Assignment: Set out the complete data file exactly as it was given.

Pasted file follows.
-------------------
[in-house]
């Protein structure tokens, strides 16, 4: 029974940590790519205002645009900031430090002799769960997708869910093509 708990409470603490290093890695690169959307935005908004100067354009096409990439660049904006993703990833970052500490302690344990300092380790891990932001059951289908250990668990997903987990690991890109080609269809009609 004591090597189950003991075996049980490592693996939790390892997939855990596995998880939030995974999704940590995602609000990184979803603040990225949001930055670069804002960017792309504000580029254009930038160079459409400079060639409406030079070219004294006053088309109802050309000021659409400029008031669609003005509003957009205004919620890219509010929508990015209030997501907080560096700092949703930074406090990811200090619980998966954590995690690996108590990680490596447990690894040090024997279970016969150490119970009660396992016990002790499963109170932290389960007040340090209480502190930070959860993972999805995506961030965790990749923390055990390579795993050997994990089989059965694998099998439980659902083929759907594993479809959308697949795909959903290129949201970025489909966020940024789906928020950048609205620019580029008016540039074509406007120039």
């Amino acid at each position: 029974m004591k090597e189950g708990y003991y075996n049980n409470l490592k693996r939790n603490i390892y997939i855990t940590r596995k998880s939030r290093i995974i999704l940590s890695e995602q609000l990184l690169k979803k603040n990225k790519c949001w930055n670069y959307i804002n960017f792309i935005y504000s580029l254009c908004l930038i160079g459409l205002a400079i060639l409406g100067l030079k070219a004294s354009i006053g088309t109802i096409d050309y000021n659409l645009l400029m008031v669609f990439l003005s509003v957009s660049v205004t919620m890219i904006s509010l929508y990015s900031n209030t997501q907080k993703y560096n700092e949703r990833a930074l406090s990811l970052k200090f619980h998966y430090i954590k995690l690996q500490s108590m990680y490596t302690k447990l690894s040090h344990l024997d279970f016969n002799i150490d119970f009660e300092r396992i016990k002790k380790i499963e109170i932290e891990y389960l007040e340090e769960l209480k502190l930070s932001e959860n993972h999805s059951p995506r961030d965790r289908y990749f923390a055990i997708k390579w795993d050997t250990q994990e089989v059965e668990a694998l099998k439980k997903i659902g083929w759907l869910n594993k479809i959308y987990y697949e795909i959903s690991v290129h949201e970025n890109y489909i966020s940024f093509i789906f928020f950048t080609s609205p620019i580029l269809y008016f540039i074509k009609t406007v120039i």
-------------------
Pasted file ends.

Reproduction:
[in-house]
């Protein structure tokens, strides 16, 4: 029974940590790519205002645009900031430090002799769960997708869910093509 708990409470603490290093890695690169959307935005908004100067354009096409990439660049904006993703990833970052500490302690344990300092380790891990932001059951289908250990668990997903987990690991890109080609269809009609 004591090597189950003991075996049980490592693996939790390892997939855990596995998880939030995974999704940590995602609000990184979803603040990225949001930055670069804002960017792309504000580029254009930038160079459409400079060639409406030079070219004294006053088309109802050309000021659409400029008031669609003005509003957009205004919620890219509010929508990015209030997501907080560096700092949703930074406090990811200090619980998966954590995690690996108590990680490596447990690894040090024997279970016969150490119970009660396992016990002790499963109170932290389960007040340090209480502190930070959860993972999805995506961030965790990749923390055990390579795993050997994990089989059965694998099998439980659902083929759907594993479809959308697949795909959903290129949201970025489909966020940024789906928020950048609205620019580029008016540039074509406007120039």
């Amino acid at each position: 029974m004591k090597e189950g708990y003991y075996n049980n409470l490592k693996r939790n603490i390892y997939i855990t940590r596995k998880s939030r290093i995974i999704l940590s890695e995602q609000l990184l690169k979803k603040n990225k790519c949001w930055n670069y959307i804002n960017f792309i935005y504000s580029l254009c908004l930038i160079g459409l205002a400079i060639l409406g100067l030079k070219a004294s354009i006053g088309t109802i096409d050309y000021n659409l645009l400029m008031v669609f990439l003005s509003v957009s660049v205004t919620m890219i904006s509010l929508y990015s900031n209030t997501q907080k993703y560096n700092e949703r990833a930074l406090s990811l970052k200090f619980h998966y430090i954590k995690l690996q500490s108590m990680y490596t302690k447990l690894s040090h344990l024997d279970f016969n002799i150490d119970f009660e300092r396992i016990k002790k380790i499963e109170i932290e891990y389960l007040e340090e769960l209480k502190l930070s932001e959860n993972h999805s059951p995506r961030d965790r289908y990749f923390a055990i997708k390579w795993d050997t250990q994990e089989v059965e668990a694998l099998k439980k997903i659902g083929w759907l869910n594993k479809i959308y987990y697949e795909i959903s690991v290129h949201e970025n890109y489909i966020s940024f093509i789906f928020f950048t080609s609205p620019i580029l269809y008016f540039i074509k009609t406007v120039i």